The Happy Prince by Oscar Wilde, 1888
The magic trick:
A rambling fairy tale that starts with sarcasm and morphs into something sweet
If “The Happy Prince” feels like Oscar Wilde was making it up as he went along, it’s because he probably was.
It’s a rambler of a fairy tale, complete with throwaway jokes about gossipy swallows and a bird whose initial quest is to go hang out with his friends in the Egyptian tombs.
But just when you think it’s a sendup, the story gets serious and starts seriously tugging on your heartstrings. Quickly, the story goes from satire to sentimentality. It’s a jarring mashup, but ultimately one that will win you over.
And that’s quite a trick on Wilde’s part.
‘It is a ridiculous attachment,’ twittered the other Swallows, ‘she has no money, and far too many relations;’ and indeed the river was quite full of Reeds. Then, when the autumn came, they all flew away.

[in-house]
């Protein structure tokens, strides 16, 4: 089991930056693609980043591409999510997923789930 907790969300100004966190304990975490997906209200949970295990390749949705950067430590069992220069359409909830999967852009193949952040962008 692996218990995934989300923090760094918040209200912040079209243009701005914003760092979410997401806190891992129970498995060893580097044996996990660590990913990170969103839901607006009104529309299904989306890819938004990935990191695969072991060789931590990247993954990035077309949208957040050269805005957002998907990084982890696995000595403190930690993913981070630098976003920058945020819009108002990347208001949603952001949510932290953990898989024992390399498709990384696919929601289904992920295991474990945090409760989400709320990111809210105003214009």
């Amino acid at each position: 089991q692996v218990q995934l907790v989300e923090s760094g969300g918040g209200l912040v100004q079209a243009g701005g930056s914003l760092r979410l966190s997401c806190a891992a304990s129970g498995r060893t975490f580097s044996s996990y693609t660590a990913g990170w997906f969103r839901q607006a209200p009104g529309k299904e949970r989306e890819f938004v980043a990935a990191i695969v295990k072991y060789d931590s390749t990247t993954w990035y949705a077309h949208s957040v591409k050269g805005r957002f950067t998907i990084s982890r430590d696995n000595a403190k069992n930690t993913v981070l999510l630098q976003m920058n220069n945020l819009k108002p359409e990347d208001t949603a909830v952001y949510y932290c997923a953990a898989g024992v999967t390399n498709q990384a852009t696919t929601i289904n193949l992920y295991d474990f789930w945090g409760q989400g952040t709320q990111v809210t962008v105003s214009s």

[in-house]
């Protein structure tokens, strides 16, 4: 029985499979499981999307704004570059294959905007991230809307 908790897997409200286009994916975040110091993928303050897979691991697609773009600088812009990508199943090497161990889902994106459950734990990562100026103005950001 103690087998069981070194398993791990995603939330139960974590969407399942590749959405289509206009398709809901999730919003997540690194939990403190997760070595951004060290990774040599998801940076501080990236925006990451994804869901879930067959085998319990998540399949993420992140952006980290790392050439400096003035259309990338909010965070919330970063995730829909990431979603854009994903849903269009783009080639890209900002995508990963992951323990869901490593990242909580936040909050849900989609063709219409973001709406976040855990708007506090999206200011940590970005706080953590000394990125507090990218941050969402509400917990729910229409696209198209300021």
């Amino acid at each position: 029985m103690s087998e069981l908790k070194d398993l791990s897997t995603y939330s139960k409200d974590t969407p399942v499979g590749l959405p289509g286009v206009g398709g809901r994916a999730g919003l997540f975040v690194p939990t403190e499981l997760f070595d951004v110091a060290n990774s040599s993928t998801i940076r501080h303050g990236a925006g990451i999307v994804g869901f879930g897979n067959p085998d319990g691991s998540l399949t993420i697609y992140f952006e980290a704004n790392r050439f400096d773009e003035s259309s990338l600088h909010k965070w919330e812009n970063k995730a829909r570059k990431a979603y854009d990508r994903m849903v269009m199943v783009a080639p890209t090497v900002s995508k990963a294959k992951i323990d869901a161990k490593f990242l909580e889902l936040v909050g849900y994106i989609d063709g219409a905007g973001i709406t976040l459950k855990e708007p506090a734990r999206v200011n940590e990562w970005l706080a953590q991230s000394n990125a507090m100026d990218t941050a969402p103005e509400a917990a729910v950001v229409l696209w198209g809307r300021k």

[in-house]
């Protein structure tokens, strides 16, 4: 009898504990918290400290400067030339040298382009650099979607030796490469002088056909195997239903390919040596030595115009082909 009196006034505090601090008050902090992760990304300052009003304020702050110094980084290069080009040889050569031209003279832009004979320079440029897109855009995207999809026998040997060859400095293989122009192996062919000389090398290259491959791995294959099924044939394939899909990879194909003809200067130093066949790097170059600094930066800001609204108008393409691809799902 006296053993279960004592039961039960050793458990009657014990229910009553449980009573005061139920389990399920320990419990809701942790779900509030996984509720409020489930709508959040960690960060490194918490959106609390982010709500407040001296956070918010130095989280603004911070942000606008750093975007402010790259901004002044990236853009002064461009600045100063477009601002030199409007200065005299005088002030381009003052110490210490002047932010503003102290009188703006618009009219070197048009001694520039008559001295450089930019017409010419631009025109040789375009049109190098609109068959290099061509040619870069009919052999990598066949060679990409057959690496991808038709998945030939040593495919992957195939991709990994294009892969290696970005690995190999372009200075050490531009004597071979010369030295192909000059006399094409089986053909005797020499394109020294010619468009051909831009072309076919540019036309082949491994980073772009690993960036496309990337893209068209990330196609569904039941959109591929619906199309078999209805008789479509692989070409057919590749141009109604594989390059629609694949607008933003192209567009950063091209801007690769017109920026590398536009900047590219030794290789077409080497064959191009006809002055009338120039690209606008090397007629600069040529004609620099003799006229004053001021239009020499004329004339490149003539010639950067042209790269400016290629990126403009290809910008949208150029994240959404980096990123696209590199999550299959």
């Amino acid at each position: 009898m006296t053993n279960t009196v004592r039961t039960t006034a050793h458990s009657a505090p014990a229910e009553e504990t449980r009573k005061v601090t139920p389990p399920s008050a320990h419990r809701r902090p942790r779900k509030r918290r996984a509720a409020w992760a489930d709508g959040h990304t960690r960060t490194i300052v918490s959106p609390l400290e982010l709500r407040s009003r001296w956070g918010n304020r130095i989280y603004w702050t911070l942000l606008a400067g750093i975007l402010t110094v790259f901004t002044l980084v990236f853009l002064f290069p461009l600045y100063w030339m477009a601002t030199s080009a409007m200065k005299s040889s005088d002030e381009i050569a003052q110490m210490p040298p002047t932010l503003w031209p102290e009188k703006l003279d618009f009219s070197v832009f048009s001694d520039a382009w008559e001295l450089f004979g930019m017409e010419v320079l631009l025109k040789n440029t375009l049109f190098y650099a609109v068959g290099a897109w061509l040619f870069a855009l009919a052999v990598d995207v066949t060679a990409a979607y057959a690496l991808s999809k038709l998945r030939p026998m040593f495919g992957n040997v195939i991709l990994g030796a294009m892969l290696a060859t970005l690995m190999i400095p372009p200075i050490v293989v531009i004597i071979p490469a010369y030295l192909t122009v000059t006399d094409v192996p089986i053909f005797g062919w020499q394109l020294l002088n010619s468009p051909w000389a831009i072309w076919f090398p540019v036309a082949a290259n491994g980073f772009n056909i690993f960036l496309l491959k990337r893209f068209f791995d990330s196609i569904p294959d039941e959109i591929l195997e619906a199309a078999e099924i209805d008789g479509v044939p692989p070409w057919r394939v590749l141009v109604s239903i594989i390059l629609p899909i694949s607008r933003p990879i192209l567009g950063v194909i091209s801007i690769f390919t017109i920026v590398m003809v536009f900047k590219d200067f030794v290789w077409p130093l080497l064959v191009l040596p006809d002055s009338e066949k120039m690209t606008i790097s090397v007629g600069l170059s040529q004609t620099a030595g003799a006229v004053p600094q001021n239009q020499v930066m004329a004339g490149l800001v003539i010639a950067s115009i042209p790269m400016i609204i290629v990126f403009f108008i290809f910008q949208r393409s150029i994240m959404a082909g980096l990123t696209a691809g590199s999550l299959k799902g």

After they had gone he felt lonely, and began to tire of his lady-love. ‘She has no conversation,’ he said, ‘and I am afraid that she is a coquette, for she is always flirting with the wind.’ And certainly, whenever the wind blew, the Reed made the most graceful curtsies. I admit that she is domestic,’ he continued, ‘but I love travelling, and my wife, consequently, should love travelling also.’
‘Will you come away with me?’ he said finally to her; but the Reed shook her head, she was so attached to her home.
‘You have been trifling with me,’ he cried, ‘I am off to the Pyramids. Good-bye!’ and he flew away.
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